Missiles Bring War Home
Advances in range and power put everywhere on the front lines
Etan and his young family will never forget the first time the air-raid sirens pierced the chill night above Tel Aviv.
Israel's largest city was shaken awake, and with hearts pounding, the family raced for their basement bomb shelter.
Terrified by the sight of his parents in gas masks, Etan's four-year-old son at first refused to wear his mask. The child was sealed into a protective tent that soon ran short of oxygen. He could only be comforted through rubber gloves affixed to the side.
It was the peak of the Gulf War in 1991, when an American-led military coalition was poised to push Iraq's invading Army out of Kuwait.
Looking for a way of striking back, Iraqi President Saddam Hussein broke an unwritten rule that had stood in the Middle East for nearly 20 years: He fired a ballistic missile at Israel. Risking overwhelming retaliation from Israel's nuclear arsenal, he fired another Scud missile, and then another.
Huddled in their bomb shelter, Etan's family could hear the explosive impacts. Before dawn they had fled Tel Aviv, part of an exodus of thousands. "We are not war heroes," Etan says. "We were very scared that night, with the helpless feeling of knowing that we were not protected."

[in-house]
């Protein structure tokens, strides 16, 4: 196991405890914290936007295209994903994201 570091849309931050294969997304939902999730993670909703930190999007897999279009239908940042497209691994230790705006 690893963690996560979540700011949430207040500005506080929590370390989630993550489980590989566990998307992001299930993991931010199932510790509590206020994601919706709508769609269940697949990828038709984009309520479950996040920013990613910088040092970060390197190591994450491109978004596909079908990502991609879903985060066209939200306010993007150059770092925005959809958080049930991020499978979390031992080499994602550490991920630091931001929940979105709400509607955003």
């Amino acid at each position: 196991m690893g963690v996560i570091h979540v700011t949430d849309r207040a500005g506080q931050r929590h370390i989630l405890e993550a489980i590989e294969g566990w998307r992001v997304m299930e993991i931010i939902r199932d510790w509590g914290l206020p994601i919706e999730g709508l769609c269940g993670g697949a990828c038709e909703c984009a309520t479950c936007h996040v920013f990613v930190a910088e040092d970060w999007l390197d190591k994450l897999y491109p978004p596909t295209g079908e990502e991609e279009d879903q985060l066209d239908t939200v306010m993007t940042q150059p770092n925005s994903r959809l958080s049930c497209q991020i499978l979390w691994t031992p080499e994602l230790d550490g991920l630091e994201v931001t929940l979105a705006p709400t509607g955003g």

For two decades the threat was always there: Israel had missiles that could target its adjoining Arab enemies; and they could target most of Israel in return. So both sides tacitly agreed never to fire.
Changing the rules
Then Iraq upset the balance. For Israelis, the 39 missiles that rained down brought a terror they had never known. Strong pressure from the United States at that time kept Israel from hitting back, so that the anti-Iraq alliance would not break apart. But across the Mideast, the message was unmistakable: Israel was vulnerable.
"There is a balance of terror now, because of what Saddam Hussein has done," says Reuven Pedatzur, an Israeli missile expert who taught at the Massachusetts Institute of Technology. "There are no taboos anymore. The whole Arab world saw that we didn't retaliate, saw the weak spot, and think they can try it."
The lesson was clear in Baghdad. "Iraqi missiles have awakened the spirit of resistance and defiance among Arabs and Muslims," proclaimed the official Al-Jumhouriya newspaper. They had "buried forever the theory of Israeli security."
Israel's Prime Minister Benjamin Netanyahu has himself noted that one of the "primary threats to Israel in coming years is the massive arming of the Arab armies and Iran in surface-to-surface missiles...." During the Gulf War, Mr. Netanyahu was caught during a live CNN television interview by an air-raid siren, and dramatically put on a gas mask.